Is it me, or does the network industry remind you of Revenge of the Nerds? Networking was cast aside in the cloud revolution, but now companies are learning -- the painful way – what a mistakes that was. Don’t kid yourself one bit if you think that VMware’s acquisition of Nicirawas mostly about developing heterogeneous hypervisor data centers or reducing networking hardware costs. If you do think that, you’re probably an application developer, hypervisor administrator, or data center architect. You’ve been strutting your newly virtualized self through rows of server racks over the last five year, casually brushing aside the networking administrators. You definitely had some outside support for your views: Google, VMware, and even OpenFlow communities have messaged that networking organizations aren’t cool anymore and need to be circumvented by coding around the network, making it a Layer 2 network or taking over the control plane.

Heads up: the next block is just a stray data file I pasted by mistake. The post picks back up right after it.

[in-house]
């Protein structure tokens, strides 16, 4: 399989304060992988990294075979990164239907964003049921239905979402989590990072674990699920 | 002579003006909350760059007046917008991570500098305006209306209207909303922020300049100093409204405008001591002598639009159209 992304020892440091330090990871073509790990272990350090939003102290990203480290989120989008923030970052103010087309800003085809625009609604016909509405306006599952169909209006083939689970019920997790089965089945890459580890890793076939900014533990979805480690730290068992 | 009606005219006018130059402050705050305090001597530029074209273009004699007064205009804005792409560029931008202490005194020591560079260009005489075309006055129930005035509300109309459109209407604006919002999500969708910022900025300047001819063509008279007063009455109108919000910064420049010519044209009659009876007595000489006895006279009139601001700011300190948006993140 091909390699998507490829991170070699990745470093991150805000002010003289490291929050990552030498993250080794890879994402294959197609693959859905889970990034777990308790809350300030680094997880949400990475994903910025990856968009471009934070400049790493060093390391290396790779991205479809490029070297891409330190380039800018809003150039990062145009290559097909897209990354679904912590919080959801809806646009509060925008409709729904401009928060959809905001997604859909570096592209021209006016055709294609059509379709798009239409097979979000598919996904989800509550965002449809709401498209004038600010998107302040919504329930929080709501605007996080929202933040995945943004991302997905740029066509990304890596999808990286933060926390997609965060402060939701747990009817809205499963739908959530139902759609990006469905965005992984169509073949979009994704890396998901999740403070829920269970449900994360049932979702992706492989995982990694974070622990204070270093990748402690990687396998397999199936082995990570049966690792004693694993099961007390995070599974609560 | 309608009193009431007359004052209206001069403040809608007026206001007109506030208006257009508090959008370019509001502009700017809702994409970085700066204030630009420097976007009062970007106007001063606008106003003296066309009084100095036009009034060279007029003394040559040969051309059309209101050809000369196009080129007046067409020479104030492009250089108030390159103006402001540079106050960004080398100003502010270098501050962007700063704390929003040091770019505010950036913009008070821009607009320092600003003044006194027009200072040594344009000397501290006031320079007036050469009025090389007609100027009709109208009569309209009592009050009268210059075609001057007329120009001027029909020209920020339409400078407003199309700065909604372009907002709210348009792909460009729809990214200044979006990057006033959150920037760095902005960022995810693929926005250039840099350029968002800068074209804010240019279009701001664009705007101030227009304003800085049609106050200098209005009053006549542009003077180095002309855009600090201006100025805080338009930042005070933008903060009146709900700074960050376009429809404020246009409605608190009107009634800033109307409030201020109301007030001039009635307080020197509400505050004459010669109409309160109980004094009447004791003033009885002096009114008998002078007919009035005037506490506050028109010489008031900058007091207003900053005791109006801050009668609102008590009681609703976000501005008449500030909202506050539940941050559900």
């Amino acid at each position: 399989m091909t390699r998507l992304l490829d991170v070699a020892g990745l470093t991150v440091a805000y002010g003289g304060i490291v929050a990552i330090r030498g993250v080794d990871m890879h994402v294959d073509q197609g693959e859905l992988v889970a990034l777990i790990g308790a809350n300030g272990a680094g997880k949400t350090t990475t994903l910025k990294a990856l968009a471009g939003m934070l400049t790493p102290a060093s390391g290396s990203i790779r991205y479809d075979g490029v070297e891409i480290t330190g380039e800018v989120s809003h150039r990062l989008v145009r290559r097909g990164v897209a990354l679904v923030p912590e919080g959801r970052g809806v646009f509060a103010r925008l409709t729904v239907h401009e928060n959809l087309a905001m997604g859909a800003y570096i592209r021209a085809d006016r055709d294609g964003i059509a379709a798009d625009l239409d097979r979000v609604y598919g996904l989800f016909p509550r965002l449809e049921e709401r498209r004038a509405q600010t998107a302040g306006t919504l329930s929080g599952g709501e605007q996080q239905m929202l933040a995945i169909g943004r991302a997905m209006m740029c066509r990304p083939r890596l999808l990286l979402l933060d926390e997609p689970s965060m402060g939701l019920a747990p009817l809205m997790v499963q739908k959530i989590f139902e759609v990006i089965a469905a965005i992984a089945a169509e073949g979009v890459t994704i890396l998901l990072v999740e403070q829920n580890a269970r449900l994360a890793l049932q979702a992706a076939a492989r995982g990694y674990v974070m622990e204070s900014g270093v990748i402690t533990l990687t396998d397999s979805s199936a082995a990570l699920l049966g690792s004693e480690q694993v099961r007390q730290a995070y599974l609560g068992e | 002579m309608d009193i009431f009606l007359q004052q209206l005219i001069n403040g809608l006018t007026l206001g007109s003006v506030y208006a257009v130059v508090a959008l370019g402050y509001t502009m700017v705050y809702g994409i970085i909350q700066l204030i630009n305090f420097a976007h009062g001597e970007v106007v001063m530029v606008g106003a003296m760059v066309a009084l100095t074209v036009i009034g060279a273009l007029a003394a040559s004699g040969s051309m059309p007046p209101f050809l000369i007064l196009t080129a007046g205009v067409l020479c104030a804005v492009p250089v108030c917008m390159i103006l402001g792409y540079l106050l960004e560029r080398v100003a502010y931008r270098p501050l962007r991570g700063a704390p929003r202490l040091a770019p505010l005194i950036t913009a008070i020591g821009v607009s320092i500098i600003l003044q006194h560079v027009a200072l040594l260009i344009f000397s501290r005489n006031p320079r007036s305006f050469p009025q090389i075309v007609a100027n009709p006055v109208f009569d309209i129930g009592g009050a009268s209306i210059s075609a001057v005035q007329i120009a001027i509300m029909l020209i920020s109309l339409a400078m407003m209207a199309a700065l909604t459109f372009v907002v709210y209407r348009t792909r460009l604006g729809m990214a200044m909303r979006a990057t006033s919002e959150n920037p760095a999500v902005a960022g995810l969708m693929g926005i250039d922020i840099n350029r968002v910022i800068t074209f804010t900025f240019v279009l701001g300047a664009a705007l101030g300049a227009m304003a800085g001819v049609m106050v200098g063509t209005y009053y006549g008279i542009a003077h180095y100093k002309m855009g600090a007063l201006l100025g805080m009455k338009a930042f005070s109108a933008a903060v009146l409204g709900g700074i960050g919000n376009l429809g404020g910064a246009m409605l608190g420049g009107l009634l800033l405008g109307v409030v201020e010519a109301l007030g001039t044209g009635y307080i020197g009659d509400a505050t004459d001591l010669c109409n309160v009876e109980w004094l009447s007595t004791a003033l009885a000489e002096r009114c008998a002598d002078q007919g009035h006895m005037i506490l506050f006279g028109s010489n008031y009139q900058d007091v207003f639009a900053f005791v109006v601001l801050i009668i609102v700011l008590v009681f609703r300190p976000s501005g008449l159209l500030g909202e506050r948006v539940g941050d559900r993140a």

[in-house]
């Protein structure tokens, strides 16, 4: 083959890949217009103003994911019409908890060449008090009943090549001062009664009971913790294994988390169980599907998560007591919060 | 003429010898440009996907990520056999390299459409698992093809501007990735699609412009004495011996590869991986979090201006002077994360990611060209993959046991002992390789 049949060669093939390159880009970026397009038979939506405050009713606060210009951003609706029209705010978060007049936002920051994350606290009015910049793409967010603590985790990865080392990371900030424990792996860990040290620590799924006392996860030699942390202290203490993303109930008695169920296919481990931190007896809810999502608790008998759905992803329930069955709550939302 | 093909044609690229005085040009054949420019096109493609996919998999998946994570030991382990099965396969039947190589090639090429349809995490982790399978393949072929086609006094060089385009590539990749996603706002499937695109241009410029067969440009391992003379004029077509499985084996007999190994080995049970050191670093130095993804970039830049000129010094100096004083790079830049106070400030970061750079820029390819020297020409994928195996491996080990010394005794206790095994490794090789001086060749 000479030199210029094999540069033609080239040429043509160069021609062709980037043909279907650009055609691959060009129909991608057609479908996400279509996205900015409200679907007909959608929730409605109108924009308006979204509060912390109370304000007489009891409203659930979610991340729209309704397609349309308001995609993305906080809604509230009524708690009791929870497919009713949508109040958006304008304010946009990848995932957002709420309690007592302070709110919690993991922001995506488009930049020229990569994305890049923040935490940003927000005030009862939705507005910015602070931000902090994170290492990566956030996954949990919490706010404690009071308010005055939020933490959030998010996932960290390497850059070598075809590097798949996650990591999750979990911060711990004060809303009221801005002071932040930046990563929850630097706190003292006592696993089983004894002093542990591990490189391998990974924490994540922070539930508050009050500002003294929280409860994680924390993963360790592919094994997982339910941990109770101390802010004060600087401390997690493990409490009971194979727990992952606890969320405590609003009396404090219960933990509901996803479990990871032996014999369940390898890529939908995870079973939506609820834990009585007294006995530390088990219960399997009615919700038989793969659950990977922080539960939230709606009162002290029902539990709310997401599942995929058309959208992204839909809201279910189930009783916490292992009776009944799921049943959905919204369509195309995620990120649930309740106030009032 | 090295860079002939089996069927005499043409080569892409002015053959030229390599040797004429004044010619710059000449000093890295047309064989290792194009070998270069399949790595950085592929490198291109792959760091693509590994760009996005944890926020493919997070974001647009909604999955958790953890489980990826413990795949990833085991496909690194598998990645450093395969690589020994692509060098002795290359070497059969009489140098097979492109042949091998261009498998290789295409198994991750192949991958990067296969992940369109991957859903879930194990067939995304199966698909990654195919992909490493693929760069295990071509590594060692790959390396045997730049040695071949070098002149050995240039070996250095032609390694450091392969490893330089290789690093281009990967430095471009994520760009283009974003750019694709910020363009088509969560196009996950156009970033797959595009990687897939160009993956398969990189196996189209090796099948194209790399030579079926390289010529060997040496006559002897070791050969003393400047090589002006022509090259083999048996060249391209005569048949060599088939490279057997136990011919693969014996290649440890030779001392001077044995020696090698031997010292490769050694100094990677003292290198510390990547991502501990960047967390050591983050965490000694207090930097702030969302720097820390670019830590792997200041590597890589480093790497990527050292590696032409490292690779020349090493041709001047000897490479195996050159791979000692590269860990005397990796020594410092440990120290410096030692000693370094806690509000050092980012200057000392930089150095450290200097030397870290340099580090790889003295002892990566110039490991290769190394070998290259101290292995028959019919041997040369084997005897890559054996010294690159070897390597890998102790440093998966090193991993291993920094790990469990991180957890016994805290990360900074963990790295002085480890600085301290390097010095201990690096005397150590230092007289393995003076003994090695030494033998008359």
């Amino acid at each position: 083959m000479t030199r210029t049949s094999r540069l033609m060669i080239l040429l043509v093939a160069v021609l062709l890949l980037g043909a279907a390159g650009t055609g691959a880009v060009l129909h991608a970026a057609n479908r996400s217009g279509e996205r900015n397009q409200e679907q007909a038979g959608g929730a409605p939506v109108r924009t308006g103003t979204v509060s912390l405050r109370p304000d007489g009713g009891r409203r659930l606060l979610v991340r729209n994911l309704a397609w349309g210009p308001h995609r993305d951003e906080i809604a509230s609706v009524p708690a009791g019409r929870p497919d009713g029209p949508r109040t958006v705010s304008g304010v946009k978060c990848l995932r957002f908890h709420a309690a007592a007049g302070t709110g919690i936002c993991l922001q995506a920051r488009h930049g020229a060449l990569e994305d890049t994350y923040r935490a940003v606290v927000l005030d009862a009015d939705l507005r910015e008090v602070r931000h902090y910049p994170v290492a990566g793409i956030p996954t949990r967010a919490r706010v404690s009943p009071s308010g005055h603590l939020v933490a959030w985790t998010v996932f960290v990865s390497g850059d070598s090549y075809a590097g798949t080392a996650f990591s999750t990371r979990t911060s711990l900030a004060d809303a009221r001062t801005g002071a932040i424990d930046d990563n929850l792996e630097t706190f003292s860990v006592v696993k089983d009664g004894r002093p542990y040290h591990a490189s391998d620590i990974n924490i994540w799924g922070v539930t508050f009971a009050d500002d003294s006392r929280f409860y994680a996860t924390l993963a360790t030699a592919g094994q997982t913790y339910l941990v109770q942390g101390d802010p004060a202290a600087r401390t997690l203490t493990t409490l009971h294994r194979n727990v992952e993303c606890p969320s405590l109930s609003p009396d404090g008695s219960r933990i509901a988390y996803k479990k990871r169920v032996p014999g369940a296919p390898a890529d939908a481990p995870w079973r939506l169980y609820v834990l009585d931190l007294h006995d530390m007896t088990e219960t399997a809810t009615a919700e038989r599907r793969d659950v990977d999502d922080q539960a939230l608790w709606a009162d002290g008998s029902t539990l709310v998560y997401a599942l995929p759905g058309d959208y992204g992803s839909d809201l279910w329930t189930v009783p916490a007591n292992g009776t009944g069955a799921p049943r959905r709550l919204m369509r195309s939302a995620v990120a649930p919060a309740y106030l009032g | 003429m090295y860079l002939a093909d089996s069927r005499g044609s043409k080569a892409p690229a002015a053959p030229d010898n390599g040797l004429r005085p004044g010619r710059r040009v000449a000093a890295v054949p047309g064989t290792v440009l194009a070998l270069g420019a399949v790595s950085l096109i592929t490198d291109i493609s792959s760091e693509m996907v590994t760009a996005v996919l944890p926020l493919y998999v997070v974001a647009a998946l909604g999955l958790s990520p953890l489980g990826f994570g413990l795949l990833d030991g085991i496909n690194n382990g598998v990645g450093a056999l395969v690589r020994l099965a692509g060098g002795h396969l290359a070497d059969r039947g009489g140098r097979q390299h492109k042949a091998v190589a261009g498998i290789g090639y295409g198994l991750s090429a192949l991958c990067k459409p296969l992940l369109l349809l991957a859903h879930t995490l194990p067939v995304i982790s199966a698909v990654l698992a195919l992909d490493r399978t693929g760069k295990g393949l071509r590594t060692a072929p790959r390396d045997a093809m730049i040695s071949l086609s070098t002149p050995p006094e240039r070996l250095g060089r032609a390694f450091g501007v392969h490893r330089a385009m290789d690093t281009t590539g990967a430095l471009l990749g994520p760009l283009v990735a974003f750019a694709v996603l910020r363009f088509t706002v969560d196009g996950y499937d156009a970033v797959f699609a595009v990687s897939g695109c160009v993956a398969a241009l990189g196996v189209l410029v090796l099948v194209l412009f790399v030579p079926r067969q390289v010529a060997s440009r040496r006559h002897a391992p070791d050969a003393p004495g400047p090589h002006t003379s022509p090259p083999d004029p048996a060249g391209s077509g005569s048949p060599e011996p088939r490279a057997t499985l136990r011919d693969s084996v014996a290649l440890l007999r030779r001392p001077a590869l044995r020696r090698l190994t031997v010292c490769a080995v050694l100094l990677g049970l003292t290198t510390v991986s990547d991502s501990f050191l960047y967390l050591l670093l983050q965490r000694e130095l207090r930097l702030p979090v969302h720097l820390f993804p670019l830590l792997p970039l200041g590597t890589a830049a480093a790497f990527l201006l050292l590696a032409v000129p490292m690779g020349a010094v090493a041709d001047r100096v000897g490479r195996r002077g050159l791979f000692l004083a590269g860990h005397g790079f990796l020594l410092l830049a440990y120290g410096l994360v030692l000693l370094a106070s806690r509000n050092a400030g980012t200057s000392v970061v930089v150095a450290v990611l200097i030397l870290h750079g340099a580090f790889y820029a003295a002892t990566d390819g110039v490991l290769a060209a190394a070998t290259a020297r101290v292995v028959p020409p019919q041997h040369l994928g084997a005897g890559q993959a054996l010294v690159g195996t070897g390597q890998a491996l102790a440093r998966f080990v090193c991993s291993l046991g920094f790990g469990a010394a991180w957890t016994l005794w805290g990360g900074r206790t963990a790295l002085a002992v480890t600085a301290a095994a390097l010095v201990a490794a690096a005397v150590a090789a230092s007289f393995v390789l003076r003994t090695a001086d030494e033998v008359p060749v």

To be fair, though, networking vendors and networking teams helped to create this friction, too, since they built their networks on:
40 years of outdated networking reliability principles. The current state of networking can be in many ways traced back to ARPANET’s principle: a single method to reliably communicate a host of multiple sets of flows, traffic, and workloads. Basically, voice, video, and all applications traverse the same rigid and static set of links that only change when a failure occurs. The package didn’t matter.